Child Discipline Strategies

Spare the Rod and Spoil the Child Explained



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Today's debate over spanking as discipline or punishment rages as never before. Proponents of spanking quote the adage, "Spare the rod and spoil the child," as though it were actually scripture from the Bible. In truth, it is not.

The adage is an adaptation from six verses from King Solomon's book of Proverbs:

He that spareth his rod hateth his son: but he that loveth him chasteneth him betimes. (Proverbs 13:24)

Chasten thy son while there is hope, and let not thy soul spare for his crying. (Proverbs 19:18)

Both of these verses appear in the Contrast of Goodness and Evil. From the Warnings and Instructions come the following four verses:

Foolishness is bound in the heart of a child; but the rod of correction shall drive it far from him. (Proverbs 22:15)

Withhold not correction from the child: for if thou beatest him with the rod, he shall not die. (Proverbs 23:13)

15 The rod and reproof give wisdom: but a child left to himself bringeth his mother to shame. 17 Correct thy son, and he shall give thee rest; yea, he shall give delight unto thy soul. (Proverbs 29:15, 17)

You will not find in the Bible the exact words of the "proverb" you hear today. Instead, you will hear King Solomon's contrast of good and evil and his warnings and instructions. Consider the message of the verses.

In 13.24 you find that if you do not discipline your child, you hate him. If you love him, you discipline him when necessary. *Note that the word for "rod" here is the same word as "frond", meaning then a palm branch, not the iron rod with which the kings ordered prisoners flogged.

In 19.18 you find that you should chastise your child early while he is still impressionable (good). (Evil) You should not fail (spare) to chastise your child because he cries or is remorseful.

In 22.15 you find that a child is not born with a moral compass or the knowledge to know his actions are folly. Discipline will teach him.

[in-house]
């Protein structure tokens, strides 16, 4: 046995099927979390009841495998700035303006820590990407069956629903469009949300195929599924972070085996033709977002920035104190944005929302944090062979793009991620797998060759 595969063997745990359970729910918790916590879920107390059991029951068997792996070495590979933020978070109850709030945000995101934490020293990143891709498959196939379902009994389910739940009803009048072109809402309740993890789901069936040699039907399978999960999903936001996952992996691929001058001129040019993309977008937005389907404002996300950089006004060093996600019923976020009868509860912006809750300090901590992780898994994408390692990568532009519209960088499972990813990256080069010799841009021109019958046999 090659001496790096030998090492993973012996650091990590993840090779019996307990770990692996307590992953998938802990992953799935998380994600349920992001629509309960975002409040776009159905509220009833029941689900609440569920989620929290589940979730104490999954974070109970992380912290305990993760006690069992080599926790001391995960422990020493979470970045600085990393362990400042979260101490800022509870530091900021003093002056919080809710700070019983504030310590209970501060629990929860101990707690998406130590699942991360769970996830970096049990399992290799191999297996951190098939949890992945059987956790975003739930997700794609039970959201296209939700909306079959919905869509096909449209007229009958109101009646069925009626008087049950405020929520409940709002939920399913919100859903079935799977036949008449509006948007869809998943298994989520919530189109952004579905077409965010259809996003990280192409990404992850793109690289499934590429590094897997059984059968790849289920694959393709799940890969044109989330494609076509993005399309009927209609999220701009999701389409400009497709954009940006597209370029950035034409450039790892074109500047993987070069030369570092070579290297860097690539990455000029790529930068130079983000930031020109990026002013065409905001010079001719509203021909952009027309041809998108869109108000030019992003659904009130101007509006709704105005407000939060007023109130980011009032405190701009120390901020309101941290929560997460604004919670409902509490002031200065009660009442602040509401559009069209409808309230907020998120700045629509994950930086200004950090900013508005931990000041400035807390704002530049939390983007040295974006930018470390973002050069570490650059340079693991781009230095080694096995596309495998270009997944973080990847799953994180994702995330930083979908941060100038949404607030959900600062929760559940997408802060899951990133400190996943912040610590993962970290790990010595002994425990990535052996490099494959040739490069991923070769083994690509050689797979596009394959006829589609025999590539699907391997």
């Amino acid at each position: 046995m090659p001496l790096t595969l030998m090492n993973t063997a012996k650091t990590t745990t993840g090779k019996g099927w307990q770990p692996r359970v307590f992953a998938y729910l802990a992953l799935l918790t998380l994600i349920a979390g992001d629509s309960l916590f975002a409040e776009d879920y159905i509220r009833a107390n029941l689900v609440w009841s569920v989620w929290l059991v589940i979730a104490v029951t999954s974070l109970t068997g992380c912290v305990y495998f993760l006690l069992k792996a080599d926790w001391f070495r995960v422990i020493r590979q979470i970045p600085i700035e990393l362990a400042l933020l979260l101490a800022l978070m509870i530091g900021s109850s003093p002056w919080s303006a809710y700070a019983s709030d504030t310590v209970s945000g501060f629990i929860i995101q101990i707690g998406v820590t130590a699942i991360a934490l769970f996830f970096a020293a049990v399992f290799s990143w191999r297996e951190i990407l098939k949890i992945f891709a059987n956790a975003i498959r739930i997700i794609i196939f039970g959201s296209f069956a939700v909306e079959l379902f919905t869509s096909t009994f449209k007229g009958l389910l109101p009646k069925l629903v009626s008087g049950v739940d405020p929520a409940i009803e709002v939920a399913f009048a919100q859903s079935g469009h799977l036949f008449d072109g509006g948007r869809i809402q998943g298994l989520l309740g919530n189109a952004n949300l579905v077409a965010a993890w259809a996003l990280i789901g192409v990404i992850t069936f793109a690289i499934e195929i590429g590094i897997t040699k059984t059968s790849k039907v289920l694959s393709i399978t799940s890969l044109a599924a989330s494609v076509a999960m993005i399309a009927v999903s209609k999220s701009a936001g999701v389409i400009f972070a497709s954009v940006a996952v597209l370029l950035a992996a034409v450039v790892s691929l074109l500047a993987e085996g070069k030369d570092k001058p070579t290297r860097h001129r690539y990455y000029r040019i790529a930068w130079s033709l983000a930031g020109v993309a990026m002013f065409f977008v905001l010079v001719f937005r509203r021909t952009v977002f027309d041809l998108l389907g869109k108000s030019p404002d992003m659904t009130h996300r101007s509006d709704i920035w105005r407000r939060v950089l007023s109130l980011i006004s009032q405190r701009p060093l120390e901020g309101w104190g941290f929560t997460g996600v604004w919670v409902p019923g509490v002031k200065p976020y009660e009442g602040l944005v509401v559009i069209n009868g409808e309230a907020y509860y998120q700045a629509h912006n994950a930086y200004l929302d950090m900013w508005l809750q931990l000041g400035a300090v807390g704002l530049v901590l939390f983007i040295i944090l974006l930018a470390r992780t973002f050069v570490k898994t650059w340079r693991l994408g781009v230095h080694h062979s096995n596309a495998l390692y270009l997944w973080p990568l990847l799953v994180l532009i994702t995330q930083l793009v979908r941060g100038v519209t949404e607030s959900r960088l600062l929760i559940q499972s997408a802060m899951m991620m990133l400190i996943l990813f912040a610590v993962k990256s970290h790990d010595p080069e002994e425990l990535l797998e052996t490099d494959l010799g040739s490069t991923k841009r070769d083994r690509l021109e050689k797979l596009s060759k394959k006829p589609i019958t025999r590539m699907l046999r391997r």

In 23.13 you find that if you discipline your child to teach him values and morals, he will not fall into iniquity (evil) and die (eternal damnation).

In 29.15 you find that discipline and knowledge (reproof) will keep your child from bringing shame upon the family. In 17, you find if you discipline your child, he will behave always and be a child with whom you can be happy.

In no way, shape or form does Solomon profess abusing a child, but instead, shows that failure of the parent to discipline the child and teach the child to follow the law will be the downfall of the child and parent alike. Solomon does not profess that the use of the "rod" is enough. He states that the reproof is necessary to teach the child. Finally, Solomon assures parents that if they will raise their children to be lawful members of the society, they will bring great joy.

Many parents who use either these Scriptures or the adage in the discipline of their children find out that Solomon was onto something. When you begin the discipline with the physical, which the child can understand, you will get to a point where the reproof is all you need. Know that in absence of understanding of speech, pain is the receptor implanted in the human body to warn of ill action.

Finding of remorse or fear of retribution is inadequate as discipline. Children will cry in the face of consequences to actions. This should not deter the parent from discipline.

Regardless of religious pursuit, parents are the ones with the responsibility to discipline their children. Parents are also warned that if they fail their children, those children will bring shame upon them. This fact is bared in today's society, as it was in the past. Parents are given options on how to discipline their children. Ultimately, the parents must make the choice.

More about this author: Red Dwyer

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